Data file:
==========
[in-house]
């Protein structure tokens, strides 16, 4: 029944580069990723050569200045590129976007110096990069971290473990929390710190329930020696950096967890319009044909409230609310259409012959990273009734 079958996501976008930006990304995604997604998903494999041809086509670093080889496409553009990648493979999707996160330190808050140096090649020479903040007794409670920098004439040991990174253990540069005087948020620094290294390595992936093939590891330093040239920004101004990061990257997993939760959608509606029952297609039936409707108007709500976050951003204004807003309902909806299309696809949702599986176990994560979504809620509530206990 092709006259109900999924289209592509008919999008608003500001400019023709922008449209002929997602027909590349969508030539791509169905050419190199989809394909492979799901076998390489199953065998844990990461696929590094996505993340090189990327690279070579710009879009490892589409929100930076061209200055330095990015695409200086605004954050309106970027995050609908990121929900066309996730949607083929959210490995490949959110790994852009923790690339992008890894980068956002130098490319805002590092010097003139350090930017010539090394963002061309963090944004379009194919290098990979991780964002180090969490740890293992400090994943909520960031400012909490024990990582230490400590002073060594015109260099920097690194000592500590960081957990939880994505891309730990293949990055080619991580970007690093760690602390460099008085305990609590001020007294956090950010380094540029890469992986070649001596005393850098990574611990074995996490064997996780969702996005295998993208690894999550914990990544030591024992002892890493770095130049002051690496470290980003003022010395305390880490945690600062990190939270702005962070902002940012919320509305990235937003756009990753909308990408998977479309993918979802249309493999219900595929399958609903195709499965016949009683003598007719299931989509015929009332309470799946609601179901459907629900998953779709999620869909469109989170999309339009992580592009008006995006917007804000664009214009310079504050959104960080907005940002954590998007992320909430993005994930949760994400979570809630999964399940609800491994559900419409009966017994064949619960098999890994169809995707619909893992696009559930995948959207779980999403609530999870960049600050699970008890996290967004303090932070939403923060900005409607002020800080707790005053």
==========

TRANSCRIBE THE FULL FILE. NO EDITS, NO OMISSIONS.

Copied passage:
[in-house]
């Protein structure tokens, strides 16, 4: 029944580069990723050569200045590129976007110096990069971290473990929390710190329930020696950096967890319009044909409230609310259409012959990273009734 079958996501976008930006990304995604997604998903494999041809086509670093080889496409553009990648493979999707996160330190808050140096090649020479903040007794409670920098004439040991990174253990540069005087948020620094290294390595992936093939590891330093040239920004101004990061990257997993939760959608509606029952297609039936409707108007709500976050951003204004807003309902909806299309696809949702599986176990994560979504809620509530206990 092709006259109900999924289209592509008919999008608003500001400019023709922008449209002929997602027909590349969508030539791509169905050419190199989809394909492979799901076998390489199953065998844990990461696929590094996505993340090189990327690279070579710009879009490892589409929100930076061209200055330095990015695409200086605004954050309106970027995050609908990121929900066309996730949607083929959210490995490949959110790994852009923790690339992008890894980068956002130098490319805002590092010097003139350090930017010539090394963002061309963090944004379009194919290098990979991780964002180090969490740890293992400090994943909520960031400012909490024990990582230490400590002073060594015109260099920097690194000592500590960081957990939880994505891309730990293949990055080619991580970007690093760690602390460099008085305990609590001020007294956090950010380094540029890469992986070649001596005393850098990574611990074995996490064997996780969702996005295998993208690894999550914990990544030591024992002892890493770095130049002051690496470290980003003022010395305390880490945690600062990190939270702005962070902002940012919320509305990235937003756009990753909308990408998977479309993918979802249309493999219900595929399958609903195709499965016949009683003598007719299931989509015929009332309470799946609601179901459907629900998953779709999620869909469109989170999309339009992580592009008006995006917007804000664009214009310079504050959104960080907005940002954590998007992320909430993005994930949760994400979570809630999964399940609800491994559900419409009966017994064949619960098999890994169809995707619909893992696009559930995948959207779980999403609530999870960049600050699970008890996290967004303090932070939403923060900005409607002020800080707790005053």